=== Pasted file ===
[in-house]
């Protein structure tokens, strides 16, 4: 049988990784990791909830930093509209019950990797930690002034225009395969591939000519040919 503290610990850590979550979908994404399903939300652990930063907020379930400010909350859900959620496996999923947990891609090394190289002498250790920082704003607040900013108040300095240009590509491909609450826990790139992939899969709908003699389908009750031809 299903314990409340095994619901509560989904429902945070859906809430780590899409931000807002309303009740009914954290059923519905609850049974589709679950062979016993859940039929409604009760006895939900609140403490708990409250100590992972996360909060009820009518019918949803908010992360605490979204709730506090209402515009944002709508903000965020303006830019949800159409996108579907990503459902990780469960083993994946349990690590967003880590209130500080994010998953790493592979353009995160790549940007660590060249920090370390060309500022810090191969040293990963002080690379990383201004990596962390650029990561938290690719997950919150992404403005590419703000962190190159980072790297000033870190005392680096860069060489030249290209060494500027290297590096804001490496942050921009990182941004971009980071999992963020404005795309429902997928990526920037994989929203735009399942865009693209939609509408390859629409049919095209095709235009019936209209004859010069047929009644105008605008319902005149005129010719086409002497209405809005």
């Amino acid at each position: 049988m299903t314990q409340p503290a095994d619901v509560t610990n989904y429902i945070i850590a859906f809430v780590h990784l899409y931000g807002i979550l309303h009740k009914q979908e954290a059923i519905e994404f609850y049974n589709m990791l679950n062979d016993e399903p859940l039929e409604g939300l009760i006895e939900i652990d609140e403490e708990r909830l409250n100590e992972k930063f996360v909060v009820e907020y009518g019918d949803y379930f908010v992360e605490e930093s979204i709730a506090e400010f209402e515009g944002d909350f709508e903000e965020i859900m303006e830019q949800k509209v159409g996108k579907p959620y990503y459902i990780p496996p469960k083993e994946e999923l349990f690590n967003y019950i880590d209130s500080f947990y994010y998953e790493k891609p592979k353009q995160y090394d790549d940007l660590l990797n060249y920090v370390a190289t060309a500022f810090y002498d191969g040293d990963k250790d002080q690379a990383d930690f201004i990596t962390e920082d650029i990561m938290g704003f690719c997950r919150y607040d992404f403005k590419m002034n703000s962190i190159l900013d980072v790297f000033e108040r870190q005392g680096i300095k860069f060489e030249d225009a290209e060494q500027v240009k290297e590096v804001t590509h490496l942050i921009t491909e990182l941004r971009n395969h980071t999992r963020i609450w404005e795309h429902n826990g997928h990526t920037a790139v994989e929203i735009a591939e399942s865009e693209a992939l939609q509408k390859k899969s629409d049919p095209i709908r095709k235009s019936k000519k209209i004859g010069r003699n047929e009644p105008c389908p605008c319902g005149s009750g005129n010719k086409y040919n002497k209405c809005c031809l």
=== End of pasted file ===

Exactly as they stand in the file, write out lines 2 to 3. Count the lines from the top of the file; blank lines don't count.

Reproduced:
């Protein structure tokens, strides 16, 4: 049988990784990791909830930093509209019950990797930690002034225009395969591939000519040919 503290610990850590979550979908994404399903939300652990930063907020379930400010909350859900959620496996999923947990891609090394190289002498250790920082704003607040900013108040300095240009590509491909609450826990790139992939899969709908003699389908009750031809 299903314990409340095994619901509560989904429902945070859906809430780590899409931000807002309303009740009914954290059923519905609850049974589709679950062979016993859940039929409604009760006895939900609140403490708990409250100590992972996360909060009820009518019918949803908010992360605490979204709730506090209402515009944002709508903000965020303006830019949800159409996108579907990503459902990780469960083993994946349990690590967003880590209130500080994010998953790493592979353009995160790549940007660590060249920090370390060309500022810090191969040293990963002080690379990383201004990596962390650029990561938290690719997950919150992404403005590419703000962190190159980072790297000033870190005392680096860069060489030249290209060494500027290297590096804001490496942050921009990182941004971009980071999992963020404005795309429902997928990526920037994989929203735009399942865009693209939609509408390859629409049919095209095709235009019936209209004859010069047929009644105008605008319902005149005129010719086409002497209405809005």
């Amino acid at each position: 049988m299903t314990q409340p503290a095994d619901v509560t610990n989904y429902i945070i850590a859906f809430v780590h990784l899409y931000g807002i979550l309303h009740k009914q979908e954290a059923i519905e994404f609850y049974n589709m990791l679950n062979d016993e399903p859940l039929e409604g939300l009760i006895e939900i652990d609140e403490e708990r909830l409250n100590e992972k930063f996360v909060v009820e907020y009518g019918d949803y379930f908010v992360e605490e930093s979204i709730a506090e400010f209402e515009g944002d909350f709508e903000e965020i859900m303006e830019q949800k509209v159409g996108k579907p959620y990503y459902i990780p496996p469960k083993e994946e999923l349990f690590n967003y019950i880590d209130s500080f947990y994010y998953e790493k891609p592979k353009q995160y090394d790549d940007l660590l990797n060249y920090v370390a190289t060309a500022f810090y002498d191969g040293d990963k250790d002080q690379a990383d930690f201004i990596t962390e920082d650029i990561m938290g704003f690719c997950r919150y607040d992404f403005k590419m002034n703000s962190i190159l900013d980072v790297f000033e108040r870190q005392g680096i300095k860069f060489e030249d225009a290209e060494q500027v240009k290297e590096v804001t590509h490496l942050i921009t491909e990182l941004r971009n395969h980071t999992r963020i609450w404005e795309h429902n826990g997928h990526t920037a790139v994989e929203i735009a591939e399942s865009e693209a992939l939609q509408k390859k899969s629409d049919p095209i709908r095709k235009s019936k000519k209209i004859g010069r003699n047929e009644p105008c389908p605008c319902g005149s009750g005129n010719k086409y040919n002497k209405c809005c031809l």